Captain at 22 months painting with kool-aid outside on a sunny day
Want a better use for cheap packets of kool-aid than mixing it with a ton of sugar and drinking it? Mix it up as safe watercolors for your little ones! I couldn’t believe how simple and easy it was to do, and it really works well. Kids really love to explore art at very early ages by drawing and coloring. Why not give them a chance to paint too? Before Captain turned two, she had already done a lot of coloring and drawing, playing with clay, and finger painting. She saw me use paintbrushes when she was about 20 months old and wanted them for herself. I couldn’t deny her! I searched the house for something she could paint with that wouldn’t hurt her if she suddenly popped the brush into her mouth or got it into her eyes. I found some old packets of kool-aid (the ones that don’t have the sugar already added) in grape, lemon, orange and raspberry. I mixed them up with just enough water to make “watercolors”. They smelled good to her, but I told her that they were not to eat and she NEVER tried to eat the paint. I used the plastic tray from a box of crackers for a little “palette”. I taped down two pieces of paper at a time onto a table that was low enough that she could stand at it. I don’t think first time painting should be in a chair. I could see how much she wanted to move around the table and be up over the top of it. It’s exciting! Another cool thing to do is to tape paper to a post, or outdoor wall, so that kids can stand up and paint “easel-style”. It just adds more to the ever-evolving experience of art, in my opinion. Keep a glass of water nearby for rinsing the brushes and a rag for little wipe-ups.
This early art-experience was such a cool foundation for so much more painting, and more mediums, to come! She got to brush up (hello pun!) against methods, tools, and ideas, that artists of every age use, like a palette, real brushes, imperfections (there are spills sometimes, paper can get too wet etc.) and it made her feel very proud of herself. Okay, here is something else cool about kool-aid painting: You can make scratch-n-sniff works of art!!!! Yes, the fruity smells do wear off after a couple of weeks, but it is fun to make simple shapes, like a sun, and then scratch them to sniff the lemony sweetness! The thicker you mix the kool-aid paint, the more scent your “scratch-n-sniff” artwork will have. Fun!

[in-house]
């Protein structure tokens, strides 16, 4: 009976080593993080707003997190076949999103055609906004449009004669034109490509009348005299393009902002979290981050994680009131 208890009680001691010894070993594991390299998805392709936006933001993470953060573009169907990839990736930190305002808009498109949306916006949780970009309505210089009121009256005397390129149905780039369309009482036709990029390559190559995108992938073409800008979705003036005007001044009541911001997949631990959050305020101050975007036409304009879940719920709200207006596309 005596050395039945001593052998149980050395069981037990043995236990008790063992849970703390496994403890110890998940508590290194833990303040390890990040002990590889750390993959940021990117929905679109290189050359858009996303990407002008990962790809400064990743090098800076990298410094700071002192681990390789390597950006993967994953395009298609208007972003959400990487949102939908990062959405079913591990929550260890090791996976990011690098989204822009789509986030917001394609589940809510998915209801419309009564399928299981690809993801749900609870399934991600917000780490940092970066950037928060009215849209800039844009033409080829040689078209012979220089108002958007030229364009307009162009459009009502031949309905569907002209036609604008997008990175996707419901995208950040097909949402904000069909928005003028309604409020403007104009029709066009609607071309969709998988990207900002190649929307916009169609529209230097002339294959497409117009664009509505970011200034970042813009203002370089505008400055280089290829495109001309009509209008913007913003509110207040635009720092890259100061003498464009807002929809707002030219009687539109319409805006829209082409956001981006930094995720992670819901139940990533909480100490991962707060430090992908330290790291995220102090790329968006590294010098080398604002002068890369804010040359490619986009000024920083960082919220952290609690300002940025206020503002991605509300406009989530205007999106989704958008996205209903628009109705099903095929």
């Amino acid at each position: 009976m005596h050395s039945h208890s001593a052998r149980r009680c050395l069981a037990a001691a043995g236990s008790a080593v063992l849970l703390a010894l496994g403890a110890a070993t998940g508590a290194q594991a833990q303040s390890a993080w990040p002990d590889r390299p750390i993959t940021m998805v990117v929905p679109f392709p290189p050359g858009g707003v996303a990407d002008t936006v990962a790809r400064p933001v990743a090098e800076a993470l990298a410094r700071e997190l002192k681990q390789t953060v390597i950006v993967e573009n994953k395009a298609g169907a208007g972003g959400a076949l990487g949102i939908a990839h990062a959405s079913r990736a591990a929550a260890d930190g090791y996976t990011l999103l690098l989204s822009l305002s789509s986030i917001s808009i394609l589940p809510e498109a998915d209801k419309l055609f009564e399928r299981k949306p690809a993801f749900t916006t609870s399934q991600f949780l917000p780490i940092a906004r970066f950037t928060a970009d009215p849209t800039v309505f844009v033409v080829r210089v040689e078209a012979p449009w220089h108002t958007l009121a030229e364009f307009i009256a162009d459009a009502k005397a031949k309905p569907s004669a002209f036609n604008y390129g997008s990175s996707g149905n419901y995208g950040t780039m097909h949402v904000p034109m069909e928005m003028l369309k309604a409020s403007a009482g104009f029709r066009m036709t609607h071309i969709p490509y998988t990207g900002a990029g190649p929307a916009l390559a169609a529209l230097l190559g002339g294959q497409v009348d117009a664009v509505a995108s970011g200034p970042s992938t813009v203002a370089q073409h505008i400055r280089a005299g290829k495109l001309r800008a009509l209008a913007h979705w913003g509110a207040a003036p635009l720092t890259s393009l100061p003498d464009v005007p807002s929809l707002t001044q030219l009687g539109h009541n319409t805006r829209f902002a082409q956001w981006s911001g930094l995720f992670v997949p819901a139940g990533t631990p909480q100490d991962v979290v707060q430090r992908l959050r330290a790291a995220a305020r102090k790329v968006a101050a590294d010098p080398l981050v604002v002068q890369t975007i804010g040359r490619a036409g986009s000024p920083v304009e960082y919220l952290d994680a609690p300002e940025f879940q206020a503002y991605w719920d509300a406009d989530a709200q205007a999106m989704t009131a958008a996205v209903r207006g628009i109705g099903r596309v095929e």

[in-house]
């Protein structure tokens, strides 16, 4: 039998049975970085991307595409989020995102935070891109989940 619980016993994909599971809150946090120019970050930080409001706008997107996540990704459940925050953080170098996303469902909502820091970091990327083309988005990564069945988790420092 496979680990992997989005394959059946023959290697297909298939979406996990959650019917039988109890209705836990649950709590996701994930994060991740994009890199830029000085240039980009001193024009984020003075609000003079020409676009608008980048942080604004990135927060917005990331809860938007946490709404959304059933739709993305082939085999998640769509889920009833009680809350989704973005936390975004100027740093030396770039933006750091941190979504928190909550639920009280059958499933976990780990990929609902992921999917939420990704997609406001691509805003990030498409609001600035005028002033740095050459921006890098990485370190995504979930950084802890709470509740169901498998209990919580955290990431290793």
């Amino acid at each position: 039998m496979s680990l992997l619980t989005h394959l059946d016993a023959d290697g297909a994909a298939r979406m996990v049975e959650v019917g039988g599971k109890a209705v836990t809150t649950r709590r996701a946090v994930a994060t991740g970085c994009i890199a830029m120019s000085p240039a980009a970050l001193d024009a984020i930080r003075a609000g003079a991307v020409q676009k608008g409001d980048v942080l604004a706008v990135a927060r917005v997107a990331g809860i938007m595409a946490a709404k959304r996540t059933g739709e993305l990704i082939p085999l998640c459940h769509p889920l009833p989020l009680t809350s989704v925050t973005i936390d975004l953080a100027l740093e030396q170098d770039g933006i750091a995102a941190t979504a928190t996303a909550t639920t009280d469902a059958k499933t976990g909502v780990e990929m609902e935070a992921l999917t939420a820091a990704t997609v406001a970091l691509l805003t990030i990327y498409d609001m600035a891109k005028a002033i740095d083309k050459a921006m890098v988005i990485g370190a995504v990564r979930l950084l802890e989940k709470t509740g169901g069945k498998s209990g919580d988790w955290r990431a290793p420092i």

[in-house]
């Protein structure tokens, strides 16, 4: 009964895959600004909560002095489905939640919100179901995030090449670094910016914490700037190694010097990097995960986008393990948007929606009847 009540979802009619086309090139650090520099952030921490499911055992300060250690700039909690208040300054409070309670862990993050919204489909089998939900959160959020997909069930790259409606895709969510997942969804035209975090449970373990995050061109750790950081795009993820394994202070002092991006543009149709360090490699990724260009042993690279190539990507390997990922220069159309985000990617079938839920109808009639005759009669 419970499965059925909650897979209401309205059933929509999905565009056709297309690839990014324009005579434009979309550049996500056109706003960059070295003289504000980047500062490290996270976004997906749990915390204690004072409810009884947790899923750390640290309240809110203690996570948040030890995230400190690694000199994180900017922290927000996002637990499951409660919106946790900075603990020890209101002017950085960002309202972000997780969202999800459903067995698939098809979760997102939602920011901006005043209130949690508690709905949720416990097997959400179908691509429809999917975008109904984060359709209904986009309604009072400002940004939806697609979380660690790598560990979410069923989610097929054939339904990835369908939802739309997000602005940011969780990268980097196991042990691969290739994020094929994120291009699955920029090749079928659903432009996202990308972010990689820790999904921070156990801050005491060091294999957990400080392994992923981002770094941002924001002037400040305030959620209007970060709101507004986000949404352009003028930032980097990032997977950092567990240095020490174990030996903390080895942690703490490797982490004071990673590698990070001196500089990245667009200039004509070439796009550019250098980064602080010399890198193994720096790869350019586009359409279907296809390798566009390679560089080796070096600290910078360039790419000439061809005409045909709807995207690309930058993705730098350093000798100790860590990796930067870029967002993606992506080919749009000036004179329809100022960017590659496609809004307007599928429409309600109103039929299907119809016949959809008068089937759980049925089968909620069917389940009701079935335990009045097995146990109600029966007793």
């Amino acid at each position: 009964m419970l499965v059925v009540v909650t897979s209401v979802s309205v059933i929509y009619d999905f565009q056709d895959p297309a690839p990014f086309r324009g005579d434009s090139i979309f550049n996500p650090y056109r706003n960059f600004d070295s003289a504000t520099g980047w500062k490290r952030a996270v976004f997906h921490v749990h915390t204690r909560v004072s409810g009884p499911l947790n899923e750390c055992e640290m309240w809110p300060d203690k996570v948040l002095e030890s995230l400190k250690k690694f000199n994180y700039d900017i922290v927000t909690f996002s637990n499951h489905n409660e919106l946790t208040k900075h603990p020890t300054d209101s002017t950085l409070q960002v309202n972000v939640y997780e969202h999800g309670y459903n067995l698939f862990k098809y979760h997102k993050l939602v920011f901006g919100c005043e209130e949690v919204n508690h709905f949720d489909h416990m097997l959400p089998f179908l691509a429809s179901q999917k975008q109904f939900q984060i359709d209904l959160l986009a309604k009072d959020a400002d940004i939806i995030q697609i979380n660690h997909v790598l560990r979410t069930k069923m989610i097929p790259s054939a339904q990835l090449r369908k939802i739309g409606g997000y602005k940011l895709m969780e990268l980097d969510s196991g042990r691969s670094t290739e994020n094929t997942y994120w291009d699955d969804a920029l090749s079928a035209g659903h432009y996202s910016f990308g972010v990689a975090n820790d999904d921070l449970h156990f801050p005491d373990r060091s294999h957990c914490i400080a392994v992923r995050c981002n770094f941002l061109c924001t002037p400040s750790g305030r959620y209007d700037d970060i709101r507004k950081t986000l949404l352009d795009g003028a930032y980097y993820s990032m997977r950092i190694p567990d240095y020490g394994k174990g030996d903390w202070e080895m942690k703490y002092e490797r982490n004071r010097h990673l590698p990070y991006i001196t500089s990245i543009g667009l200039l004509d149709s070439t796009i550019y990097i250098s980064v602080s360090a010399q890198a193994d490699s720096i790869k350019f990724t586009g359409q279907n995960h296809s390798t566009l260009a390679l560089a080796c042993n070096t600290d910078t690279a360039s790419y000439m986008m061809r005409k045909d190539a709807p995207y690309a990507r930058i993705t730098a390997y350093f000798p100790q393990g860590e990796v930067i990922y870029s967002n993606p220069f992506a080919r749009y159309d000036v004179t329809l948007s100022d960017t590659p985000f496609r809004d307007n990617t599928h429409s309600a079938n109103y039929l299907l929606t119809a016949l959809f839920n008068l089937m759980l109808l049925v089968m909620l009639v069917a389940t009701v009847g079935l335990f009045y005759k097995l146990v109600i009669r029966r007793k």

Tape the paper down onto the table to avoid frustrating paper-slippage
Oh, it is fun Mom!
She called this one her “Bird on a Branch”
Captain got used to painting with the kool aid and then quickly moved on to washable kids’ paints. It wasn’t very long before she tried her first acrylics!
Kids love to see their artwork displayed, no matter what age they are. This was our first “wall of art”. We used to regularly switch out the pieces for new ones. I’m so glad I took this photo to remember the beginnings of so many wonderful works of art!
I highly recommend purchasing an artist’s smock for children. An oversized tee-shirt works okay, but my kiddo tends to dive right in with paints and other materials, and I like to protect her clothing. We had a Young Artist Smock, which sells for $7.78 on Amazon. I liked this smock better than the “apron style” because it has long sleeves (for messy art!), slips on easily, and has a loose back, with a strip of velcro to close it quickly. These smocks come in only one size, which fit most preschoolers, and I only wish that they made them in the next size up!
I hope you enjoy this style of painting with your little ones. If you do any kool-aid painting, I would love to hear about it here on kartwheels!
Cheers and fruity goodness to all,